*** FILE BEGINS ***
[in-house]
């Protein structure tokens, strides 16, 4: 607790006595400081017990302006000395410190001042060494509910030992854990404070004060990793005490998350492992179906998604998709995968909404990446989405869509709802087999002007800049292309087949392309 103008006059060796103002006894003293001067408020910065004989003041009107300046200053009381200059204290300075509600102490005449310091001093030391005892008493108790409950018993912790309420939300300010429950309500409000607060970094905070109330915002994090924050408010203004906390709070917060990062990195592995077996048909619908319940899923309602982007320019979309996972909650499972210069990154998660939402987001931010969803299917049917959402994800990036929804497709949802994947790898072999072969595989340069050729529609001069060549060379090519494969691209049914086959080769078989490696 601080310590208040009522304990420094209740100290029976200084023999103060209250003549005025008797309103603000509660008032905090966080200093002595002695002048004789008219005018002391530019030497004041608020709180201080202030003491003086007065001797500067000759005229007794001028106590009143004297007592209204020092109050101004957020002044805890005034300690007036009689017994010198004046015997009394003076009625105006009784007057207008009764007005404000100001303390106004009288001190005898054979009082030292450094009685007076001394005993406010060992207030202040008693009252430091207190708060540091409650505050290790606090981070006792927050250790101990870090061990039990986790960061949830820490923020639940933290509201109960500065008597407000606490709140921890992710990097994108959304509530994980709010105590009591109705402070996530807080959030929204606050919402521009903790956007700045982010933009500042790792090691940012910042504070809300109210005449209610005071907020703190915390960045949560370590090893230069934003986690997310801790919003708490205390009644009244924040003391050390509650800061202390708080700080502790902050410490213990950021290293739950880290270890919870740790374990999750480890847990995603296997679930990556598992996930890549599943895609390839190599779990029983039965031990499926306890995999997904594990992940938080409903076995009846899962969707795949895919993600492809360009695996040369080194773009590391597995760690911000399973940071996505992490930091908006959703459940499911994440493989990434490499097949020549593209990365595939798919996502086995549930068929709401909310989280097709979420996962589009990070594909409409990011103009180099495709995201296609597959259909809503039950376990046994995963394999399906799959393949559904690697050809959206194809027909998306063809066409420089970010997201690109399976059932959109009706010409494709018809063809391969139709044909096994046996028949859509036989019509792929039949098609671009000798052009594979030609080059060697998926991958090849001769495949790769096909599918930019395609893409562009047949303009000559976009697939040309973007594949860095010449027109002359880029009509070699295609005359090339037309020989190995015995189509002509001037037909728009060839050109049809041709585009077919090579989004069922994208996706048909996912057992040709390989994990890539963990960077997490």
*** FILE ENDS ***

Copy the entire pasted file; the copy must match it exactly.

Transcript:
[in-house]
């Protein structure tokens, strides 16, 4: 607790006595400081017990302006000395410190001042060494509910030992854990404070004060990793005490998350492992179906998604998709995968909404990446989405869509709802087999002007800049292309087949392309 103008006059060796103002006894003293001067408020910065004989003041009107300046200053009381200059204290300075509600102490005449310091001093030391005892008493108790409950018993912790309420939300300010429950309500409000607060970094905070109330915002994090924050408010203004906390709070917060990062990195592995077996048909619908319940899923309602982007320019979309996972909650499972210069990154998660939402987001931010969803299917049917959402994800990036929804497709949802994947790898072999072969595989340069050729529609001069060549060379090519494969691209049914086959080769078989490696 601080310590208040009522304990420094209740100290029976200084023999103060209250003549005025008797309103603000509660008032905090966080200093002595002695002048004789008219005018002391530019030497004041608020709180201080202030003491003086007065001797500067000759005229007794001028106590009143004297007592209204020092109050101004957020002044805890005034300690007036009689017994010198004046015997009394003076009625105006009784007057207008009764007005404000100001303390106004009288001190005898054979009082030292450094009685007076001394005993406010060992207030202040008693009252430091207190708060540091409650505050290790606090981070006792927050250790101990870090061990039990986790960061949830820490923020639940933290509201109960500065008597407000606490709140921890992710990097994108959304509530994980709010105590009591109705402070996530807080959030929204606050919402521009903790956007700045982010933009500042790792090691940012910042504070809300109210005449209610005071907020703190915390960045949560370590090893230069934003986690997310801790919003708490205390009644009244924040003391050390509650800061202390708080700080502790902050410490213990950021290293739950880290270890919870740790374990999750480890847990995603296997679930990556598992996930890549599943895609390839190599779990029983039965031990499926306890995999997904594990992940938080409903076995009846899962969707795949895919993600492809360009695996040369080194773009590391597995760690911000399973940071996505992490930091908006959703459940499911994440493989990434490499097949020549593209990365595939798919996502086995549930068929709401909310989280097709979420996962589009990070594909409409990011103009180099495709995201296609597959259909809503039950376990046994995963394999399906799959393949559904690697050809959206194809027909998306063809066409420089970010997201690109399976059932959109009706010409494709018809063809391969139709044909096994046996028949859509036989019509792929039949098609671009000798052009594979030609080059060697998926991958090849001769495949790769096909599918930019395609893409562009047949303009000559976009697939040309973007594949860095010449027109002359880029009509070699295609005359090339037309020989190995015995189509002509001037037909728009060839050109049809041709585009077919090579989004069922994208996706048909996912057992040709390989994990890539963990960077997490």